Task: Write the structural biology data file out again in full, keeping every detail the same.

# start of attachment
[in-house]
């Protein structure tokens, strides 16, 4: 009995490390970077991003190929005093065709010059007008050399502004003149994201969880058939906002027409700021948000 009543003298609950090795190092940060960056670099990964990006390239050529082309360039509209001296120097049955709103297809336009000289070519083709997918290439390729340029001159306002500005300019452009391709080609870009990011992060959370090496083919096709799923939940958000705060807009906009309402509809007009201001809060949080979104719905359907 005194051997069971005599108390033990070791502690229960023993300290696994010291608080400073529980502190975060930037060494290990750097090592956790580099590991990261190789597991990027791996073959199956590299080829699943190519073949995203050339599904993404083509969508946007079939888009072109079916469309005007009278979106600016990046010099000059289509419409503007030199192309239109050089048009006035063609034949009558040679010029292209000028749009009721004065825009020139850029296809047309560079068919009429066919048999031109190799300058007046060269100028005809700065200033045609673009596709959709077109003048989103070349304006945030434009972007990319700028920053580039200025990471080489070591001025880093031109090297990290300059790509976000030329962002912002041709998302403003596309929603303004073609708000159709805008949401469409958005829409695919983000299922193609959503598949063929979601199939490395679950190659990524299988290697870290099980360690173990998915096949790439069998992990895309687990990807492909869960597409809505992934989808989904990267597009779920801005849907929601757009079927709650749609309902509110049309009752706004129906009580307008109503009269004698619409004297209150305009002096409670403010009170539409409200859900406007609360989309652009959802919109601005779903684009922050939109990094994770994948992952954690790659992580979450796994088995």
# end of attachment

[in-house]
């Protein structure tokens, strides 16, 4: 009995490390970077991003190929005093065709010059007008050399502004003149994201969880058939906002027409700021948000 009543003298609950090795190092940060960056670099990964990006390239050529082309360039509209001296120097049955709103297809336009000289070519083709997918290439390729340029001159306002500005300019452009391709080609870009990011992060959370090496083919096709799923939940958000705060807009906009309402509809007009201001809060949080979104719905359907 005194051997069971005599108390033990070791502690229960023993300290696994010291608080400073529980502190975060930037060494290990750097090592956790580099590991990261190789597991990027791996073959199956590299080829699943190519073949995203050339599904993404083509969508946007079939888009072109079916469309005007009278979106600016990046010099000059289509419409503007030199192309239109050089048009006035063609034949009558040679010029292209000028749009009721004065825009020139850029296809047309560079068919009429066919048999031109190799300058007046060269100028005809700065200033045609673009596709959709077109003048989103070349304006945030434009972007990319700028920053580039200025990471080489070591001025880093031109090297990290300059790509976000030329962002912002041709998302403003596309929603303004073609708000159709805008949401469409958005829409695919983000299922193609959503598949063929979601199939490395679950190659990524299988290697870290099980360690173990998915096949790439069998992990895309687990990807492909869960597409809505992934989808989904990267597009779920801005849907929601757009079927709650749609309902509110049309009752706004129906009580307008109503009269004698619409004297209150305009002096409670403010009170539409409200859900406007609360989309652009959802919109601005779903684009922050939109990094994770994948992952954690790659992580979450796994088995």